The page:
Rep, November 2012
by Diana Britton
It’s orthodoxy that small IBDs won’t be able to stay in business given the unprecedented increase in regulatory and technology costs. Yet some tiny firms are bucking the trend. Here’s how they’re doing it.
These days, broker/dealers are facing more challenges than ever. Let’s see. You’ve got your increased regulatory scrutiny from FINRA and the SEC; the fight for talent has never been more difficult; and profit margins, never fat in the independent b/d space, are under pressure.
Not to sound hysterical, but many are questioning the sustainability of the small independent broker/dealer model. Will the small IBD have to mate (to achieve scale) or otherwise die? In a recent online poll conducted by WealthManagement.com, 62.5 percent of respondents (125) said the IBD business is not sustainable, compared to 37.5 percent (75) who said it was. (WealthManagement.com is REP. magazine’s website in partnership with Trusts & Estates magazine, also owned by REP.’s parent company, Penton Media.)
Remember: This year was supposed to be a landmark year in “breakaway broker” volume as the golden handcuffs began to loosen at the wirehouses. But recruiters say that movement has not materialized as people had expected.
Those FAs who are going independent are heading to large firms, such as LPL Financial, Raymond James Financial Services, or Wells Fargo Advisors Financial Network; those firms have the size, scale, and resources to be profitable, attract reps, and handle compliance burdens. (LPL has more FAs than the wirehouses—but, of course, not the assets, not by a long shot; see table on page s24.)
Meanwhile, small and mid-sized firms (those with fewer than 500 advisors) are left in the dust, with many closing up shop or consolidating with other players. Some people have decided it isn’t even worth it to open up a new broker/dealer at all. In fact, the number of new b/d admissions in 2012 has dropped by about 45 percent from 2011, according to a recent study by The Compliance Department, a Centennial, Colo.-based firm that provides compliance outsourcing services to b/ds and investment advisors.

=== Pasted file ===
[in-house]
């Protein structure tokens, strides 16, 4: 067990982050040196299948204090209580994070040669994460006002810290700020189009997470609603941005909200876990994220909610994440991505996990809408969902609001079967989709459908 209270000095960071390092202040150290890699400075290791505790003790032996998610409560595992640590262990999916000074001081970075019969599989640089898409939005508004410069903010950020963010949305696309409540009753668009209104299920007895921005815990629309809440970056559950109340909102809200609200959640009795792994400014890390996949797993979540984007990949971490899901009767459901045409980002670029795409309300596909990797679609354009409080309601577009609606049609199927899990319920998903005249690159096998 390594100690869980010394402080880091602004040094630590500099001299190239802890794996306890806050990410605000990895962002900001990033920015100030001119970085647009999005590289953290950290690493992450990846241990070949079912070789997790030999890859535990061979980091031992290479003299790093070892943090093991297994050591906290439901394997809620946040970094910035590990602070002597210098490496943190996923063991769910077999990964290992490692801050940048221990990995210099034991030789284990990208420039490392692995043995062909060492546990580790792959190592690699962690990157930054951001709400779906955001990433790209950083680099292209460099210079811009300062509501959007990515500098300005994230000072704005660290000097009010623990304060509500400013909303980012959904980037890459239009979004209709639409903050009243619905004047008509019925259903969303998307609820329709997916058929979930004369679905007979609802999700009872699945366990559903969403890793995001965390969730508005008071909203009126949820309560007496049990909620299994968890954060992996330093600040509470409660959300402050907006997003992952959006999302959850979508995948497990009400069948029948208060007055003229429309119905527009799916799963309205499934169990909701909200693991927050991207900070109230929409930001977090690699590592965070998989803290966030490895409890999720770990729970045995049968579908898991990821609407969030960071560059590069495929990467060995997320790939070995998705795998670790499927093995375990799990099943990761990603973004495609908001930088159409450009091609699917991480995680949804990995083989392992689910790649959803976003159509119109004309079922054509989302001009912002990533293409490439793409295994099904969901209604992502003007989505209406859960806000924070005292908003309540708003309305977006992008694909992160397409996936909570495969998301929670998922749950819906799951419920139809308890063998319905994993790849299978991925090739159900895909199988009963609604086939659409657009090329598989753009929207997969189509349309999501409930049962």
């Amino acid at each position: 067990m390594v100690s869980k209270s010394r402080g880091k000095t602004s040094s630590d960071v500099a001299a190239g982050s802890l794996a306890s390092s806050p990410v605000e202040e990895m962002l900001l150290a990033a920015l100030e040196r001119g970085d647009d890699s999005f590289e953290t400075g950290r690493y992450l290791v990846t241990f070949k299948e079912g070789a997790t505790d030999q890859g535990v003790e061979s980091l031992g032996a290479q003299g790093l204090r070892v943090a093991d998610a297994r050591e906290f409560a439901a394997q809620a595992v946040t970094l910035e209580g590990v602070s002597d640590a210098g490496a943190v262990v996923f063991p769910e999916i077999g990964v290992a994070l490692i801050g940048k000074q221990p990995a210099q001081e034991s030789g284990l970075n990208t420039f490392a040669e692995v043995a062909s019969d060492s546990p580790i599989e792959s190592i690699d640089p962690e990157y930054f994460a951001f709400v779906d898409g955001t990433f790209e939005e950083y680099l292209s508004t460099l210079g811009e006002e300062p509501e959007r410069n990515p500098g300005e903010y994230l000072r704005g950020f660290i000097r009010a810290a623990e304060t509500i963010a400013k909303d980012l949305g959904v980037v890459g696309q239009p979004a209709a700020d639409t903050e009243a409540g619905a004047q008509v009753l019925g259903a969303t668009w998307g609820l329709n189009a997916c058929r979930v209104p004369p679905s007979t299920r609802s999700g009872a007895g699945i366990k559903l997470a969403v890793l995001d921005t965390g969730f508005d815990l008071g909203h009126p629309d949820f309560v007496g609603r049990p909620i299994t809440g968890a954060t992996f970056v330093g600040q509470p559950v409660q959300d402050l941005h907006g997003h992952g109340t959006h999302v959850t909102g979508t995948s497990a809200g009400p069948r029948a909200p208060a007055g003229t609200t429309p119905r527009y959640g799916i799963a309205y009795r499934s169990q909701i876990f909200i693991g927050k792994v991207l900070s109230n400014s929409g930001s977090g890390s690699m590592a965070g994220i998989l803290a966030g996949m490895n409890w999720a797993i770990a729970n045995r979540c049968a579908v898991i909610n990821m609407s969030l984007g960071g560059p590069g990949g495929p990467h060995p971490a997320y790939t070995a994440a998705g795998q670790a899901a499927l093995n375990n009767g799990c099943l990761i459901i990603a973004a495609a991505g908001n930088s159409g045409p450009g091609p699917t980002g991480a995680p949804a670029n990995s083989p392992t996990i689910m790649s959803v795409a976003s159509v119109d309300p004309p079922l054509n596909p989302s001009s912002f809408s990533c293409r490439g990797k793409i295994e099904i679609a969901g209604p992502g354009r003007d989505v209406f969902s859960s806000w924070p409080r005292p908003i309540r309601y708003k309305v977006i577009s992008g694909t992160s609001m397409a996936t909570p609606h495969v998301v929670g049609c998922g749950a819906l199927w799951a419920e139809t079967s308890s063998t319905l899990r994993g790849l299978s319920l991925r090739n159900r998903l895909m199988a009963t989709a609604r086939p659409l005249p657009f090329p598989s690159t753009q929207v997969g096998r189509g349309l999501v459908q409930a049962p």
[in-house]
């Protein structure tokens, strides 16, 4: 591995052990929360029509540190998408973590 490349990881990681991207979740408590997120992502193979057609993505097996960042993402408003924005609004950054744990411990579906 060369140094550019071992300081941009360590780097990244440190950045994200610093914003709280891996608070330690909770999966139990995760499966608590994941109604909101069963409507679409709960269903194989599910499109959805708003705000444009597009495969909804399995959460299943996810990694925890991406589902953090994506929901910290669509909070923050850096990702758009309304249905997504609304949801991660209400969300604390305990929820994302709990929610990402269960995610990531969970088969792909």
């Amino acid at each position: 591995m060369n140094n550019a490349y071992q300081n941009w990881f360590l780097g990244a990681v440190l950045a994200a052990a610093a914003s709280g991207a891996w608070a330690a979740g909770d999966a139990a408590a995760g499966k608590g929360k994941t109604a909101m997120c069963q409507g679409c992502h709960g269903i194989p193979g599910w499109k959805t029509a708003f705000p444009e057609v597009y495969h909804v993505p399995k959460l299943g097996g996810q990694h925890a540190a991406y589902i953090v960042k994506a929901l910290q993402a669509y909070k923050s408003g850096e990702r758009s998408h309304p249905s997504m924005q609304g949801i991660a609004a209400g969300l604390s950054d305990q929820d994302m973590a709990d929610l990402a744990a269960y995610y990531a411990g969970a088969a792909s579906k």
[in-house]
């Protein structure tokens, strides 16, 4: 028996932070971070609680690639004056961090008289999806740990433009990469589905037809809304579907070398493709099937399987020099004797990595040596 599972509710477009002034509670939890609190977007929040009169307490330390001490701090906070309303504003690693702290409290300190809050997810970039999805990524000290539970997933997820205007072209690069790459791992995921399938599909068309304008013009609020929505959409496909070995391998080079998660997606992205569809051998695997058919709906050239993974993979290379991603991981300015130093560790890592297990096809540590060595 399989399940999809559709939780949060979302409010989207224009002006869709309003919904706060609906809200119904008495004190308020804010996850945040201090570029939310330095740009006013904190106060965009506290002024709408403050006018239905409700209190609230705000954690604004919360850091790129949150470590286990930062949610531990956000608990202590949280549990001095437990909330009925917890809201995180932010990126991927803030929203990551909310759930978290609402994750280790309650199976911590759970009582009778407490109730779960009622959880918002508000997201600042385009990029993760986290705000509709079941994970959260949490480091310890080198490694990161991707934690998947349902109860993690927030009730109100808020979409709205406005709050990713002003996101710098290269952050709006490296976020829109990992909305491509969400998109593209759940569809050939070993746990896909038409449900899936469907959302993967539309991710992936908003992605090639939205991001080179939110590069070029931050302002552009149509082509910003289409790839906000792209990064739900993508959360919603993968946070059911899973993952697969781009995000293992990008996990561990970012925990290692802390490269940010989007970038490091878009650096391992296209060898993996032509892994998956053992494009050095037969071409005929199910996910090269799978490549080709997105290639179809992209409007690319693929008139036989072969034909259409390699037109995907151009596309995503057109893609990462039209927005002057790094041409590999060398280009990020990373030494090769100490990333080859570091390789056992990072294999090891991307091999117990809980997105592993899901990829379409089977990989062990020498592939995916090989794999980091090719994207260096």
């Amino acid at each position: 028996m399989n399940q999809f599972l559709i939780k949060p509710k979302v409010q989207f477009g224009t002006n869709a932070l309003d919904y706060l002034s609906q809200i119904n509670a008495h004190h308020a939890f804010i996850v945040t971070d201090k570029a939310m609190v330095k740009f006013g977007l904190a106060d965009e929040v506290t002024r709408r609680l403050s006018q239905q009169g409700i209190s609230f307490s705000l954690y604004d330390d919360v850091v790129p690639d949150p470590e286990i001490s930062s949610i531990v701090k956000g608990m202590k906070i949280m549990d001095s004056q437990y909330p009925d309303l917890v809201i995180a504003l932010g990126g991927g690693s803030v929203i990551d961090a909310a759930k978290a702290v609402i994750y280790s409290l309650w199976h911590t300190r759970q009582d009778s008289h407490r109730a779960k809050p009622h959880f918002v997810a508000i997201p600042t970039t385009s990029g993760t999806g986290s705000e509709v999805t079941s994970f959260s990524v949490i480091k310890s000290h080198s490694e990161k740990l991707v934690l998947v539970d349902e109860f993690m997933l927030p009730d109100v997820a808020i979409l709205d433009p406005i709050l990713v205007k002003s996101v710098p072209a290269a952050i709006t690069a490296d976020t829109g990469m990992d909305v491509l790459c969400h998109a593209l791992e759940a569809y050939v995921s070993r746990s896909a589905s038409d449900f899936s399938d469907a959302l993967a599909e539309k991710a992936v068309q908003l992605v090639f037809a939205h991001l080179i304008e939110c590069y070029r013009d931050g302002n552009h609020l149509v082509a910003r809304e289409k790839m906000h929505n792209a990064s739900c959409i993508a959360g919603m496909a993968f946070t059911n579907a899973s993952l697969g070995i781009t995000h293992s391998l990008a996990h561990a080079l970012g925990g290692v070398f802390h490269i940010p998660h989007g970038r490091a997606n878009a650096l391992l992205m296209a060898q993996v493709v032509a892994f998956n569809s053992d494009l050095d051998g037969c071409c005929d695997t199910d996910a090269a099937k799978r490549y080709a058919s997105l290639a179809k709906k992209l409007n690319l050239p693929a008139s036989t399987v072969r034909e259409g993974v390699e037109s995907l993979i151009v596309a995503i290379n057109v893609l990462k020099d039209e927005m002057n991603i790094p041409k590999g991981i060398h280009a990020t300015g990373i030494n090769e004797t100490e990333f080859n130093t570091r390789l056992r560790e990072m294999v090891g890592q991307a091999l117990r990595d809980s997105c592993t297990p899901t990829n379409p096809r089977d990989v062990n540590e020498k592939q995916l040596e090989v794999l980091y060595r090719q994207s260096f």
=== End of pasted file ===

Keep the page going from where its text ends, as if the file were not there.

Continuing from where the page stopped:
“Based on the information, the smaller firms are the ones that are really getting hit hard,” says David Alsup, director of business development at The Compliance Department.
That said, many small and mid-sized firms are bucking the trend, profiting and attracting FAs despite the looming challenges of increased regulatory and compliance costs and the technology arms race. They’re doing it by focusing on the quality of FAs they bring on, rather than quantity. Those firms focus on offering high-touch, personalized customer service (customers being their advisors); cut costs where they can; and take steps to avoid compliance mistakes.
Quality, Not Quantity
Troy, Mich.-based Concorde Investment Services is one small firm that is growing at a nice clip. (Given its size, it’s no wonder.) Since getting FINRA approval to become a b/d in August 2010, the firm has grown to about 100 FAs. Last year, the firm did $3 million in GDC, and it’s on track to reach $9 million this year, says Jason Kavanaugh, president and CEO. The firm currently has double-digit gross margins, but Kavanaugh declined to provide specifics.
Concorde is not interested in taking on just anybody with an income and revenue; they’re looking for reps who aren’t going to jeopardize the organization long term, Kavanaugh says. Since the firm doesn’t advertise or send out mailings, most of the firm’s brokers can be traced back to referrals or endorsements from a third party.
SCF Securities, based in Fresno, Calif., intends to cap off the number of FAs it will work with at around 500. SCF has about 140 advisors. Randy Meadows, president and CEO, says he probably rejects more advisors than his team tries to capture.
In the last 15 months, SCF has grown from about $200 million-plus in assets under management to between $700 million to $800 million.
What, is Meadows crazy—capping off the number of independent contractors in an industry where scale is so important to profitability? “A lot of firms will just B.S. the rep and try to get them to come on board no matter what, and then the rep has a bad experience,” Meadows says. “I don’t want the bad experience to go out there and become negative advertising because that’ll become a bigger hindrance than if we do it the right way.”
Williams Financial Group, of Dallas, has grown its revenue by about 20 percent per year for the last couple years, but its rep count has remained steady at about 300. The firm made a decision to go after more sophisticated, higher-producing reps; meanwhile, it has culled out the lower producers, says Wilson Williams, chairman and CEO. To come on board, advisors must have a minimum annual production of $250,000, but the ideal advisor on the platform will have between $500,000 to $1 million in production. Williams’ profit margins are not currently on the plus side, as the firm has been reinvesting its profits to build up systems and upgrade its staffing. But Williams expects margins to reach 4 to 8 percent in the next year or two.